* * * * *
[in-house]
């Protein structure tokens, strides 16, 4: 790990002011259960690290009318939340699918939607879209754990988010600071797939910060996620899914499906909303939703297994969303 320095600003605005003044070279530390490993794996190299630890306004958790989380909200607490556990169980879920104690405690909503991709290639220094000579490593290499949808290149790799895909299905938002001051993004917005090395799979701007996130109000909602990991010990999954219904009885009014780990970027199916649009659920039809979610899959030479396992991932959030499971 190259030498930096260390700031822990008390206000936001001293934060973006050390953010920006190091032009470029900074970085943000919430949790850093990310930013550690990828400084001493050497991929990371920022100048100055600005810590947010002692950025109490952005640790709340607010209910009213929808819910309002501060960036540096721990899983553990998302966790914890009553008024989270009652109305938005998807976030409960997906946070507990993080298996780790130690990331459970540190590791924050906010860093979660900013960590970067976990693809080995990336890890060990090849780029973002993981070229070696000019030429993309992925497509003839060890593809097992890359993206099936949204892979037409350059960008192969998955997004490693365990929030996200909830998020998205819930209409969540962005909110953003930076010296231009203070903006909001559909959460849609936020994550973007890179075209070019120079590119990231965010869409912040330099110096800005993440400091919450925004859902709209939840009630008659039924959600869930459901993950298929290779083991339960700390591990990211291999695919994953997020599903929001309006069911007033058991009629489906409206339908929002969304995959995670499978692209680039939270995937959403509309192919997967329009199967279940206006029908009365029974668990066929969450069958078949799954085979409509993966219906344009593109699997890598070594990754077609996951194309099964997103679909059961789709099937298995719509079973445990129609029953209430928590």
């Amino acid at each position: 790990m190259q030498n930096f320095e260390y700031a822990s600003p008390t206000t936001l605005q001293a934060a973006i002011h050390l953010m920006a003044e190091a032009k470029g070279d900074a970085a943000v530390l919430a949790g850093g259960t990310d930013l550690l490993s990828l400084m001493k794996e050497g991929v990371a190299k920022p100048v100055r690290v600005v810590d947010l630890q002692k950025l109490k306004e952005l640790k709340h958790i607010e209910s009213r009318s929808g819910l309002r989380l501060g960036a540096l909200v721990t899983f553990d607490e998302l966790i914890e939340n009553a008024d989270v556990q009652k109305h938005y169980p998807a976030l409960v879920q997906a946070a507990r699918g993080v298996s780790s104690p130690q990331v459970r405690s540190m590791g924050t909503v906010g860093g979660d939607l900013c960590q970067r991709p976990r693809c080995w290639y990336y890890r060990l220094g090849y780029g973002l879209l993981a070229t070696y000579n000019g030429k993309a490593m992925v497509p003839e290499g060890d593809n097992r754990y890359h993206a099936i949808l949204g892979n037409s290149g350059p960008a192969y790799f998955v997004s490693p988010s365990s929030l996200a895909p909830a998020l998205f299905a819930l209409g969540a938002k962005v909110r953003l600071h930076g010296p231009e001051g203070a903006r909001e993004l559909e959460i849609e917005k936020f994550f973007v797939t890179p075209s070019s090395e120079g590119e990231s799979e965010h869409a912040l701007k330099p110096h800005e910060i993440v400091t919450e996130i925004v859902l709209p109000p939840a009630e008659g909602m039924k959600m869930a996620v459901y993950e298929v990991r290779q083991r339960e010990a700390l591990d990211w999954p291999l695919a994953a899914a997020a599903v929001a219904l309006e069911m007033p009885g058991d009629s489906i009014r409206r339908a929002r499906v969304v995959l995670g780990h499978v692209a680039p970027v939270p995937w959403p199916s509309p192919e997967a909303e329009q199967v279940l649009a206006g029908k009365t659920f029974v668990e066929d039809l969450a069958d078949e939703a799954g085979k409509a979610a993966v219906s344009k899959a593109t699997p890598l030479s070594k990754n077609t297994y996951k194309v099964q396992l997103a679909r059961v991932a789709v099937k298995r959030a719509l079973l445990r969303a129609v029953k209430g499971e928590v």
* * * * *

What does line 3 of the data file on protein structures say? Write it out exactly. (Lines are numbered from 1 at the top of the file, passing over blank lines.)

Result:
């Amino acid at each position: 790990m190259q030498n930096f320095e260390y700031a822990s600003p008390t206000t936001l605005q001293a934060a973006i002011h050390l953010m920006a003044e190091a032009k470029g070279d900074a970085a943000v530390l919430a949790g850093g259960t990310d930013l550690l490993s990828l400084m001493k794996e050497g991929v990371a190299k920022p100048v100055r690290v600005v810590d947010l630890q002692k950025l109490k306004e952005l640790k709340h958790i607010e209910s009213r009318s929808g819910l309002r989380l501060g960036a540096l909200v721990t899983f553990d607490e998302l966790i914890e939340n009553a008024d989270v556990q009652k109305h938005y169980p998807a976030l409960v879920q997906a946070a507990r699918g993080v298996s780790s104690p130690q990331v459970r405690s540190m590791g924050t909503v906010g860093g979660d939607l900013c960590q970067r991709p976990r693809c080995w290639y990336y890890r060990l220094g090849y780029g973002l879209l993981a070229t070696y000579n000019g030429k993309a490593m992925v497509p003839e290499g060890d593809n097992r754990y890359h993206a099936i949808l949204g892979n037409s290149g350059p960008a192969y790799f998955v997004s490693p988010s365990s929030l996200a895909p909830a998020l998205f299905a819930l209409g969540a938002k962005v909110r953003l600071h930076g010296p231009e001051g203070a903006r909001e993004l559909e959460i849609e917005k936020f994550f973007v797939t890179p075209s070019s090395e120079g590119e990231s799979e965010h869409a912040l701007k330099p110096h800005e910060i993440v400091t919450e996130i925004v859902l709209p109000p939840a009630e008659g909602m039924k959600m869930a996620v459901y993950e298929v990991r290779q083991r339960e010990a700390l591990d990211w999954p291999l695919a994953a899914a997020a599903v929001a219904l309006e069911m007033p009885g058991d009629s489906i009014r409206r339908a929002r499906v969304v995959l995670g780990h499978v692209a680039p970027v939270p995937w959403p199916s509309p192919e997967a909303e329009q199967v279940l649009a206006g029908k009365t659920f029974v668990e066929d039809l969450a069958d078949e939703a799954g085979k409509a979610a993966v219906s344009k899959a593109t699997p890598l030479s070594k990754n077609t297994y996951k194309v099964q396992l997103a679909r059961v991932a789709v099937k298995r959030a719509l079973l445990r969303a129609v029953k209430g499971e928590v």